Efficacy and safety of iopromide for excretory urography.

J. H. Newhouse, J. Landman, E. Lang, E. S. Amis, S. Goldman, R. Khazan, R. Leder, M. Hedgcock

Research output: Contribution to journalArticle

Abstract

RATIONALE AND OBJECTIVES. Iopromide is a nonionic monomeric contrast agent. Initial laboratory and clinical data have shown that it is relatively safe. Efficacy for excretory urography has been shown to be good, comparable with other low-osmolality agents. The authors attempted to confirm these impressions in a randomized, double-blind comparison with equivalent doses of ioversol and iopamidol. METHODS. Two hundred adult patients undergoing excretory urography were studied. One hundred received iopromide, 40 received ioversol, and 60 received iopamidol (300 mg I/kg) as an intravenous bolus. Urographic films (obtained 1, 5, 15, and 20 minutes after the bolus, and postvoid) were interpreted by an observer blinded to contrast type. Visualization of renal parenchyma, pelvis and calyces, ureters, and bladder was independently assessed as excellent, good, poor, or nonvisualized. Vital signs were recorded before, 30 to 60 minutes after, and 24 hours after injection. Adverse reactions were sought, physical examinations were performed, and standard hematology and serum chemistry values were measured before and 1 day after injection; a 72-hour serum creatinine level was also measured. RESULTS. Ninety-eight percent of visualization scores were good or excellent; no significant differences among iopromide, iopamidol, and ioversol were found, nor were there any significant differences among groups in vital signs. Only one patient experienced a contrast-related physical examination change (subcutaneous extravasation). No significant changes with regard to hematology or serum chemistry values were observed; there was no contrast-induced nephropathy. Mild adverse reactions were experienced by 10% of patients; there were no significant differences in reaction rates among contrast agents. CONCLUSIONS. Iopromide at a dose of approximately 300 mg I/kg is safe and effective as an excretory urographic agent and is comparable in performance with ioversol and iopamidol.

Original languageEnglish (US)
JournalInvestigative Radiology
Volume29 Suppl 1
StatePublished - May 1994
Externally publishedYes

Fingerprint

ioversol
iopromide
Iopamidol
Urography
Safety
Vital Signs
Hematology
Contrast Media
Physical Examination
Serum
Injections
Kidney Pelvis
Ureter
Osmolar Concentration
Creatinine
Urinary Bladder

ASJC Scopus subject areas

  • Radiology Nuclear Medicine and imaging
  • Radiological and Ultrasound Technology

Cite this

Newhouse, J. H., Landman, J., Lang, E., Amis, E. S., Goldman, S., Khazan, R., ... Hedgcock, M. (1994). Efficacy and safety of iopromide for excretory urography. Investigative Radiology, 29 Suppl 1.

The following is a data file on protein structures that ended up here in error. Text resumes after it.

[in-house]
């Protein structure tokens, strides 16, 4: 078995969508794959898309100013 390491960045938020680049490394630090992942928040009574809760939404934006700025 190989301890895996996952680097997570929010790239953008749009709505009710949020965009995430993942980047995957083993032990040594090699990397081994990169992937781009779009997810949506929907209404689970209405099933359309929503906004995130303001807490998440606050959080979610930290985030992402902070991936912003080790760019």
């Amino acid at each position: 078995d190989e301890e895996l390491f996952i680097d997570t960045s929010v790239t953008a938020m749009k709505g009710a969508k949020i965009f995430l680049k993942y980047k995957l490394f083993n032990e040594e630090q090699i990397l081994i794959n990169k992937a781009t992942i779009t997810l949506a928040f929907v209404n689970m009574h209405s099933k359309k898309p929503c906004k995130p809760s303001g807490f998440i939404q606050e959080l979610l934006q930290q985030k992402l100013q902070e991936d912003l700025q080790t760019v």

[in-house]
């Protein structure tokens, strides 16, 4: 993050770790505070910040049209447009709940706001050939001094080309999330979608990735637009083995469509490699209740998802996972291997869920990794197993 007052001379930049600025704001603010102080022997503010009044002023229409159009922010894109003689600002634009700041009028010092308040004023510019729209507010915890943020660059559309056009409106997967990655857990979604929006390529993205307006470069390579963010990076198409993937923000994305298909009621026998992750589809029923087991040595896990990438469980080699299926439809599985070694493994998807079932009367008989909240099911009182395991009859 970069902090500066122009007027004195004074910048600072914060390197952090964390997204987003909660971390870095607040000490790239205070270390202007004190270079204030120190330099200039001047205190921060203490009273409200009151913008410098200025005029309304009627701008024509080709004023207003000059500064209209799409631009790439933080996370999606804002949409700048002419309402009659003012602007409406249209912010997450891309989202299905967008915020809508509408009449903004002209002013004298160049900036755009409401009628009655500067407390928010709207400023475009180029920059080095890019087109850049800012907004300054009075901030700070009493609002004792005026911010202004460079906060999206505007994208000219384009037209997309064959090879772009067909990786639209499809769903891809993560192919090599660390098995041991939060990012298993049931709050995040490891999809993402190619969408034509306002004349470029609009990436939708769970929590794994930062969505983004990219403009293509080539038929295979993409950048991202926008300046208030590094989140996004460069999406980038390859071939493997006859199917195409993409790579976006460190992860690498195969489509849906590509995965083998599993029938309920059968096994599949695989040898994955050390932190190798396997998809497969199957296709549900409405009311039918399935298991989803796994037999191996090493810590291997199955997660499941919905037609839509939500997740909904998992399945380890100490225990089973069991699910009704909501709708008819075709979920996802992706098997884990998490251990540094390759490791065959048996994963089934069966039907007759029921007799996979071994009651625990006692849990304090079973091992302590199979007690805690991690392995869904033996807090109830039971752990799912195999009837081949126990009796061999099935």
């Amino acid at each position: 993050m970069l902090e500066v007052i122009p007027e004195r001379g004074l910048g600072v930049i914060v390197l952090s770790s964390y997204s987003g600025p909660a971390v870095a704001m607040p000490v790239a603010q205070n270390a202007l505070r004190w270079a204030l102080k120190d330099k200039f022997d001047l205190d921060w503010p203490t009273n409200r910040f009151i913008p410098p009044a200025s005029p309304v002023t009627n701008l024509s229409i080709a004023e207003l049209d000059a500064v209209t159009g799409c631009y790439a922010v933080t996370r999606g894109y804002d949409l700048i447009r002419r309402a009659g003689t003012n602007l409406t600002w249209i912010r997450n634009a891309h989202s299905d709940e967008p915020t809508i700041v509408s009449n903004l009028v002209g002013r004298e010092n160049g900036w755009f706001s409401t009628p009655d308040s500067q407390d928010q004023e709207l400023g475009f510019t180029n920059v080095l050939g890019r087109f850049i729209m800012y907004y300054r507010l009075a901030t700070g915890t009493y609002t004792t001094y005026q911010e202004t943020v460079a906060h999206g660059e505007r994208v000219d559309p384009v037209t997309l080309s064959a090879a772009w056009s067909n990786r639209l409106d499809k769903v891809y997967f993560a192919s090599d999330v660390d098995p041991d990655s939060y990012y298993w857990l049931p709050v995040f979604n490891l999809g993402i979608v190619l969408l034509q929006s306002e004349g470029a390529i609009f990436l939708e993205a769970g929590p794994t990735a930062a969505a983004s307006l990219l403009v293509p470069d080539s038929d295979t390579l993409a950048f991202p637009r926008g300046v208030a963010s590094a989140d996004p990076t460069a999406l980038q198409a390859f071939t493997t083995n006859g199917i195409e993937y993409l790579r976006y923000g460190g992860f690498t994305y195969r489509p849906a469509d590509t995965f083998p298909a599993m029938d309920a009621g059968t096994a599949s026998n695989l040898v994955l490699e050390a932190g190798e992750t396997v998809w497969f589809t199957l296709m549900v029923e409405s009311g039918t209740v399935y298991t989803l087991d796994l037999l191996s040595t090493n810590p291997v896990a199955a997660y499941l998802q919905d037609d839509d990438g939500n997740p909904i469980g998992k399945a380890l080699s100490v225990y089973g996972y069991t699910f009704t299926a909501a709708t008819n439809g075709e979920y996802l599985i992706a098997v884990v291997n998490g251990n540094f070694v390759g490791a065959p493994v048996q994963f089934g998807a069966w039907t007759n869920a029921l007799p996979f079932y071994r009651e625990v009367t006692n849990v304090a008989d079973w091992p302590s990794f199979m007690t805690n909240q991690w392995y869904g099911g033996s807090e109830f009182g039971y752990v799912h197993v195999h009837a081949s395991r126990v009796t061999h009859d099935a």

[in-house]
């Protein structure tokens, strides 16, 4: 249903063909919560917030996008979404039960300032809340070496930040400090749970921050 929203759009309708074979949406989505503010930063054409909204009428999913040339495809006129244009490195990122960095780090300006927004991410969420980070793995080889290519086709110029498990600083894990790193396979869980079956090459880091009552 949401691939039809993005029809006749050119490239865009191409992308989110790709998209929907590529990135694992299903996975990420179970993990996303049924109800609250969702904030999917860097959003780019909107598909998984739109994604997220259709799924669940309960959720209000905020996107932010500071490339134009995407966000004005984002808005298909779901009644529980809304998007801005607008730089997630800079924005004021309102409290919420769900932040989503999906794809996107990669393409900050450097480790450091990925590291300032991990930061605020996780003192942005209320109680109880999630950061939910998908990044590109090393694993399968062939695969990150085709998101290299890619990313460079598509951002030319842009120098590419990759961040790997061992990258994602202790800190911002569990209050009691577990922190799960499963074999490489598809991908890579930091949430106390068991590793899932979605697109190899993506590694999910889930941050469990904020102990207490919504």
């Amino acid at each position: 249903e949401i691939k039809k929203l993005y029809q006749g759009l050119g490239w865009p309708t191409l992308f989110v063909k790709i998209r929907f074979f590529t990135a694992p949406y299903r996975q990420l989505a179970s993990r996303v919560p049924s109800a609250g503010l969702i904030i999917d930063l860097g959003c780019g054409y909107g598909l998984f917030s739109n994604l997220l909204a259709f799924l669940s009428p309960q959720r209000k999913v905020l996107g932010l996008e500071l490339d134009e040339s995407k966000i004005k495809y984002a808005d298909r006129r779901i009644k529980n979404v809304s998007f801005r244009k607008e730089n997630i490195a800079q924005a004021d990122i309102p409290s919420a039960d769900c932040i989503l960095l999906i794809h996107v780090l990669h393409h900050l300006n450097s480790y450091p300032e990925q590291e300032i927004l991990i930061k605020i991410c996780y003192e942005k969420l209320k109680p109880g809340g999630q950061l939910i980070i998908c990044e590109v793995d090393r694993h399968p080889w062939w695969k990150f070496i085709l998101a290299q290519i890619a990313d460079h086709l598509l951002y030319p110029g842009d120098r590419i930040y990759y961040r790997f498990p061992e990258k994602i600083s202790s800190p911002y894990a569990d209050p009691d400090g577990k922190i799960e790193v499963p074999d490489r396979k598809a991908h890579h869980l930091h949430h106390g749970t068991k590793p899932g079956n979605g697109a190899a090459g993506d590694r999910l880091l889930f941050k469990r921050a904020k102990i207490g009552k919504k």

Efficacy and safety of iopromide for excretory urography. / Newhouse, J. H.; Landman, J.; Lang, E.; Amis, E. S.; Goldman, S.; Khazan, R.; Leder, R.; Hedgcock, M.

In: Investigative Radiology, Vol. 29 Suppl 1, 05.1994.

Research output: Contribution to journalArticle

Newhouse, JH, Landman, J, Lang, E, Amis, ES, Goldman, S, Khazan, R, Leder, R & Hedgcock, M 1994, 'Efficacy and safety of iopromide for excretory urography.', Investigative Radiology, vol. 29 Suppl 1.
Newhouse JH, Landman J, Lang E, Amis ES, Goldman S, Khazan R et al. Efficacy and safety of iopromide for excretory urography. Investigative Radiology. 1994 May;29 Suppl 1.
Newhouse, J. H. ; Landman, J. ; Lang, E. ; Amis, E. S. ; Goldman, S. ; Khazan, R. ; Leder, R. ; Hedgcock, M. / Efficacy and safety of iopromide for excretory urography. In: Investigative Radiology. 1994 ; Vol. 29 Suppl 1.
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abstract = "RATIONALE AND OBJECTIVES. Iopromide is a nonionic monomeric contrast agent. Initial laboratory and clinical data have shown that it is relatively safe. Efficacy for excretory urography has been shown to be good, comparable with other low-osmolality agents. The authors attempted to confirm these impressions in a randomized, double-blind comparison with equivalent doses of ioversol and iopamidol. METHODS. Two hundred adult patients undergoing excretory urography were studied. One hundred received iopromide, 40 received ioversol, and 60 received iopamidol (300 mg I/kg) as an intravenous bolus. Urographic films (obtained 1, 5, 15, and 20 minutes after the bolus, and postvoid) were interpreted by an observer blinded to contrast type. Visualization of renal parenchyma, pelvis and calyces, ureters, and bladder was independently assessed as excellent, good, poor, or nonvisualized. Vital signs were recorded before, 30 to 60 minutes after, and 24 hours after injection. Adverse reactions were sought, physical examinations were performed, and standard hematology and serum chemistry values were measured before and 1 day after injection; a 72-hour serum creatinine level was also measured. RESULTS. Ninety-eight percent of visualization scores were good or excellent; no significant differences among iopromide, iopamidol, and ioversol were found, nor were there any significant differences among groups in vital signs. Only one patient experienced a contrast-related physical examination change (subcutaneous extravasation). No significant changes with regard to hematology or serum chemistry values were observed; there was no contrast-induced nephropathy. Mild adverse reactions were experienced by 10{\%} of patients; there were no significant differences in reaction rates among contrast agents. CONCLUSIONS. Iopromide at a dose of approximately 300 mg I/kg is safe and effective as an excretory urographic agent and is comparable in performance with ioversol and iopamidol.",
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